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Piano Lessons



Tiffany Koo (Age 5) - Chopin Nocturne #20 C Sharp Minor


Chopin Valse No14:Japanese 8yo play piano


14 Year old Concert pianist and composer Jennifer Lin performed full bio.
Lin, starts by playing Joseph Hoffman's "Kaleidoscope," then Robert Schumann's "Abegg Variations." She talks about the process of composition and discusses the state of flow, when she can improvise beautiful music instantly -- a state of mind that cannot be forced. Lin invites audience member Goldie Hawn to choose a random sequence of notes, from which she improvises a beautiful and surprisingly moving piece, known to draw tears even via podcast. She finishes with a lightning performance of Jack Fina's "Bumble Boogie."


Susan Haffey - Dell Computer Corporation

When I was young, my mother insisted that I take piano lessons. Unfortunately, I absolutely hated playing the piano. To make matters worse, my mother also insisted that I practice every morning for at least thirty minutes before I went to school. Although this process seemed very cruel to me at the time, there is now scientific evidence showing that my dreaded childhood music training may actually have improved my memory. According to a study published in the journal NATURE this week, psychologists report that adults who learned to play a musical instrument as a child have a better verbal memory (i.e., memory for spoken words) than adults with no music training. (1) In this study, researchers investigated both verbal and visual memory (i.e., memory for pictures) in a group of 60 female college students. Of these students, thirty had received at least 6 years of training with a musical instrument before the age of 12, and thirty had received no training.

To measure verbal memory, each subject was orally presented with a list of 16 words that was repeated three times. After each presentation, the subjects were asked to recall as many of the words as they could. Visual memory, on the other hand, was measured by presenting subjects with a bunch of simple figures. They were then asked to draw as many of the figures as they could from memory. The results showed that subjects with music training remembered significantly more words in the verbal memory task compared to subjects with no music experience. In the visual memory task, however, there were no differences in performance between the musicians and non-musicians.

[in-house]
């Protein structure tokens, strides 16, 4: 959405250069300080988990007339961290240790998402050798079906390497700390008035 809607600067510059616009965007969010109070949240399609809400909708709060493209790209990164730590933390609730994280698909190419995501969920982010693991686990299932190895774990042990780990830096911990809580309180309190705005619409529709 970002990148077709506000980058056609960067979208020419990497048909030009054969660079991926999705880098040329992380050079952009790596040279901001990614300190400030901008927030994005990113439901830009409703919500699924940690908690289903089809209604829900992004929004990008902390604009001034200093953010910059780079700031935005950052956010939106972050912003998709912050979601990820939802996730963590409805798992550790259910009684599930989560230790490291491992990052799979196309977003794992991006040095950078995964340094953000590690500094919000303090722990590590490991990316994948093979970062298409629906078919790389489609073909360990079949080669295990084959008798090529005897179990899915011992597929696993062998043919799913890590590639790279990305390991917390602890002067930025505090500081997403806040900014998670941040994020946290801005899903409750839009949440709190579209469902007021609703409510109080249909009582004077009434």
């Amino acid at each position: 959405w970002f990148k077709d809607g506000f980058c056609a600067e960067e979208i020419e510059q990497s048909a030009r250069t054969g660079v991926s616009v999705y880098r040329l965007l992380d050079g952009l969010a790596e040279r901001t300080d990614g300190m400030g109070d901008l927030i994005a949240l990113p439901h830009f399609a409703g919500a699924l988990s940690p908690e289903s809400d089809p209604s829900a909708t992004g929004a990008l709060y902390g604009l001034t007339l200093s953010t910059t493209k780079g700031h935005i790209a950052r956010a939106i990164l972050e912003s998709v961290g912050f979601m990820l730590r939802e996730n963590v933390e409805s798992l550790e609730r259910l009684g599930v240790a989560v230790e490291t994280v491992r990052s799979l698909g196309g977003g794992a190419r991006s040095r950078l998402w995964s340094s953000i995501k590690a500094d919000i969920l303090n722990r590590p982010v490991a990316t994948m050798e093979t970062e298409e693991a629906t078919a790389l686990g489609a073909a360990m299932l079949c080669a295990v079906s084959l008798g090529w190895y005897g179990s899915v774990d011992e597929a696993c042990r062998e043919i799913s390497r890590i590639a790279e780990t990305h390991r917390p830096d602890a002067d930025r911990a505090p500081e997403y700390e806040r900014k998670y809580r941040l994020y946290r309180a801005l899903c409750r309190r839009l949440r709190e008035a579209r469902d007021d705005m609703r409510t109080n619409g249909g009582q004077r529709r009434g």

These findings show that music training at a young age may actually change how your brain works! So how can we explain these results? In the past, brain imaging has shown that a region called the planum temporale (which is involved in auditory perception) in the left hemisphere of the brain is larger in musicians compared to non-musicians (2). If this increase in the musician's brain size is due to cortical reorganization (i.e., better connections between brain cells or more brain cells), then it is possible that some cognitive functions also mediated by the left side of the brain may be more developed in musicians. Since verbal memory is primarily mediated by the left hemisphere and visual memory is mediated by the right hemisphere, adults with music training should have better verbal memory (but not visual memory) than non-musicians which is exactly what the researchers found in this study.

But what do these results mean? Although this study shows that music training during childhood can have long-term effects on verbal memory,a number of questions remain unanswered. To begin with, only females were included in this study --- would males with music training also have improved verbal memory? Or, how much childhood music experience is necessary to significantly improve verbal memory? Could adults with no music training be able to improve their memory by learning to play a musical instrument? If learning to play a musical instrument can improve cognitive functioning in the adult brain, then music therapy may represent a novel way to promote rehabilitation in brain damaged patients. Although it's not known how exposure to music training early in lifecan affect the brain's circuitry, it is clear that music can have a positive effect on brain functioning. I never would have guessed that all the miserable hours that I spent pounding away at the piano keys may actually have been good for me. I think I'm going to give my mom a call and tell her that those music lessons may not have been so bad after all... (1) Nature (1998) Vol. 396 (2) Science (1995) Vol. 267(5198) 699-701.